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Anne Wojcicki, chief executive of 23andMe, delivered a keynote presentation at South By Southwest Interactive on Sunday afternoon that, in many ways, amounted to a defense of the company as a provider of health information.
In November, the Food and Drug Administration demanded the personal genetics company immediately stop marketing its “Saliva Collection Kit and Personal Genome Service,” saying it had yet to demonstrate the accuracy of those tests. In the time since, the Mountain View, Calif., firm has been restricted to selling ancestry reports and raw genetic data.
In an onstage Q&A following her presentation in Austin, Texas, with Re/code’s Kara Swisher, Wojcicki acknowledged the agency’s decision was a blow to the company.
“Having the FDA come and shut that down has had a significant impact on the business,” she said.
During the keynote, titled “The Future of Genetics in Our Everyday Lives,” Wojcicki stressed that 23andMe is no longer providing health information.
But she went on to list a series of earlier examples where customers benefited directly from the genetic information provided by the company’s $99 test. Among them: a woman who finally realized her daughter was suffering from celiac disease; a father who realized his son was fructose intolerant; a doctor who now takes daily aspirin after realizing he had mutations that put him at higher risk for blood clots; and a woman who was able to tell her doctors just before emergency surgery that she had a pseudocholinesterase deficiency, which made her sensitive to certain anesthetic drugs.
Wojcicki argued that the traditional healthcare system is economically incentivized to treat disease rather than to encourage prevention. And she suggested that the regulatory environment needs to catch up with the genomics revolution sweeping medical research and personalized medicine.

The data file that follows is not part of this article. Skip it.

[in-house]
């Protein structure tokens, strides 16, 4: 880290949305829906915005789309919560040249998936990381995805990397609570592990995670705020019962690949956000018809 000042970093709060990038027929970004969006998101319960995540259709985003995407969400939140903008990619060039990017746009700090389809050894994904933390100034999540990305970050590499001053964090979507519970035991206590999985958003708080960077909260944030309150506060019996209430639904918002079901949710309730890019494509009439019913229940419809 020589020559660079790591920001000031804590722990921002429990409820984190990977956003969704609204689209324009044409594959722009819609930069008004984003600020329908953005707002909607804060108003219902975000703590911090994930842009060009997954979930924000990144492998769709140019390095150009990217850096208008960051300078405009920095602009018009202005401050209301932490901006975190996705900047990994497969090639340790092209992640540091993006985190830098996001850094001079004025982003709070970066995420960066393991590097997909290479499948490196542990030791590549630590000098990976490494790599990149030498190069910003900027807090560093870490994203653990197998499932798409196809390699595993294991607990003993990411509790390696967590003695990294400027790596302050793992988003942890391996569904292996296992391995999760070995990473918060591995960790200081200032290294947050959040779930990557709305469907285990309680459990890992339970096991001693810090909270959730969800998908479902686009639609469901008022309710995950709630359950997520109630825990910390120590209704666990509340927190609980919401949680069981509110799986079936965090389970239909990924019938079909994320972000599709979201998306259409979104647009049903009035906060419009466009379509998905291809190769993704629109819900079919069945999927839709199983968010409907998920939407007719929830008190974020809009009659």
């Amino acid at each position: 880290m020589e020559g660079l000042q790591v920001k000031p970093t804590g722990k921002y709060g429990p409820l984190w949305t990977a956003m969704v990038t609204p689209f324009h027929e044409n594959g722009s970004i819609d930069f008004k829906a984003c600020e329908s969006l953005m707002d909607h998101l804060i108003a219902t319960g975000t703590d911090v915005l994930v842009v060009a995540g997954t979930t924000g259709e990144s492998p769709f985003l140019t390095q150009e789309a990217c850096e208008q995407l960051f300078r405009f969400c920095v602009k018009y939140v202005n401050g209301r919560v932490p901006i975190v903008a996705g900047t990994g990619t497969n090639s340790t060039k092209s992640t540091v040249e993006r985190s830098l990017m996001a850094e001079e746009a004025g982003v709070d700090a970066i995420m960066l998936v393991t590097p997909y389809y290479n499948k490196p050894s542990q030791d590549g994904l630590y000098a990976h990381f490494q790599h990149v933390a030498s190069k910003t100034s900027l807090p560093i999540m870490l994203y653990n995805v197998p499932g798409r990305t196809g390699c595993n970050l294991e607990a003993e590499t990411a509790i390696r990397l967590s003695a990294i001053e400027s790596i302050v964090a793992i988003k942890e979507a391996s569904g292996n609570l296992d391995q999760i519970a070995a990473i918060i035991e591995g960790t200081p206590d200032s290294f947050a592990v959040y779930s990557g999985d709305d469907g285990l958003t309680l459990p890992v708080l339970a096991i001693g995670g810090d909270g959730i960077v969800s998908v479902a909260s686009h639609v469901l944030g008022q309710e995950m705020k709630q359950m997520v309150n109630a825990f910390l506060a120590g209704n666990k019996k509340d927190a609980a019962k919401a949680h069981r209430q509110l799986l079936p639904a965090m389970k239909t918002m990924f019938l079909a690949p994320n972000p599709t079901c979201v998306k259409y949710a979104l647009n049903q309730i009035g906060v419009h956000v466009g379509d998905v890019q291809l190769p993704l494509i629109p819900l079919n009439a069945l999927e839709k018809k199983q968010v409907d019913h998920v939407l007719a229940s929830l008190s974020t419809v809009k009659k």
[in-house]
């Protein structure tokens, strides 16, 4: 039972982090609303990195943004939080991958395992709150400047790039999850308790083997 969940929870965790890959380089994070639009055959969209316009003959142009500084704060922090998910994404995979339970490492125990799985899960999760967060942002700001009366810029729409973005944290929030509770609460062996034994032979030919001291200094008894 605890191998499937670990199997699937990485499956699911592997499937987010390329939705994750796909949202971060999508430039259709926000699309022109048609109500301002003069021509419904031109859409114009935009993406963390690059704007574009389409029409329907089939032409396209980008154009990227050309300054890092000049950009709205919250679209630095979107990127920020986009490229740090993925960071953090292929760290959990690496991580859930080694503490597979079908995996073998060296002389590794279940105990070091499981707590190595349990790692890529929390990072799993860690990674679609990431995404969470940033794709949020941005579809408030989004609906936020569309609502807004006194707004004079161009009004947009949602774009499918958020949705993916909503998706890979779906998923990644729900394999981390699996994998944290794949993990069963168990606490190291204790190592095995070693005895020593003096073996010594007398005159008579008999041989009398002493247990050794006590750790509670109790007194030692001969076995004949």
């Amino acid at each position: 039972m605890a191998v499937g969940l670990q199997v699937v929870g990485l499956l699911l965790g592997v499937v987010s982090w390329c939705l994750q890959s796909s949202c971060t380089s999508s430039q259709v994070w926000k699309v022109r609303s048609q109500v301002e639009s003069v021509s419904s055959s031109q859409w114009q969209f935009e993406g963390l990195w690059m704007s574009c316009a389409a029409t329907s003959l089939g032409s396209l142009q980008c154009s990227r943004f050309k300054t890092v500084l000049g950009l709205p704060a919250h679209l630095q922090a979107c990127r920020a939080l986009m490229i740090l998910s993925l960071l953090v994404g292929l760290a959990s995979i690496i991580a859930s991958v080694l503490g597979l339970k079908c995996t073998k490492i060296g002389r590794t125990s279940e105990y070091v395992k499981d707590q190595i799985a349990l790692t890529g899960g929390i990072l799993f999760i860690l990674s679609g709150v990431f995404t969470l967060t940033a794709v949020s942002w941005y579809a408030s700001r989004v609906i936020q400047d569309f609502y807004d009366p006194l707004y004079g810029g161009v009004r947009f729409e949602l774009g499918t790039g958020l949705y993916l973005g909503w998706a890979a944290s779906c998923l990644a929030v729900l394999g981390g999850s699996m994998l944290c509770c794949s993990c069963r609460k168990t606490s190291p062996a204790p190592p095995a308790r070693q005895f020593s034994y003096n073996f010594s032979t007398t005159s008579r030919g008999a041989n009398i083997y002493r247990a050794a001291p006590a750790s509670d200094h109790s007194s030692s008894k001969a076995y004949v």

“Everyone has the right to get access to their genetic information and to understand it,” she said. “It’s your data, it’s all about you.”
During the Q&A, she added: “The FDA serves a real purpose: To protect public health. So I think there’s a question about all this genetic information coming out: What’s the right way to regulate it?”
When directly asked if the regulatory guidelines should change, she said: “There’s a lot of interest in changing the guidelines to become more accommodating with full genetic data.”
But Wojcicki’s presentation largely sidestepped the two chief complaints of the FDA: That 23andMe hasn’t proven its tests are accurate and that it ignored the agency’s repeated requests for information.
The strongly-worded FDA letter noted:
FDA is concerned about the public health consequences of inaccurate results from the PGS device; the main purpose of compliance with FDA’s regulatory requirements is to ensure that the tests work.
… Months after you submitted your 510(k)s and more than 5 years after you began marketing, you still had not completed some of the studies and had not even started other studies necessary to support a marketing submission for the PGS. It is now eleven months later, and you have yet to provide FDA with any new information about these tests. You have not worked with us toward de novo classification, did not provide the additional information we requested necessary to complete review of your 510(k)s, and FDA has not received any communication from 23andMe since May.
Reliability is more than a theoretical concern. A series of reports have found that results from the specific type of genetic test in question can provide variable or erroneous results, either in the genetic data itself or the conclusions drawn from it. One customer submitted to two 23andMe tests and found “85 SNPs were called differently.”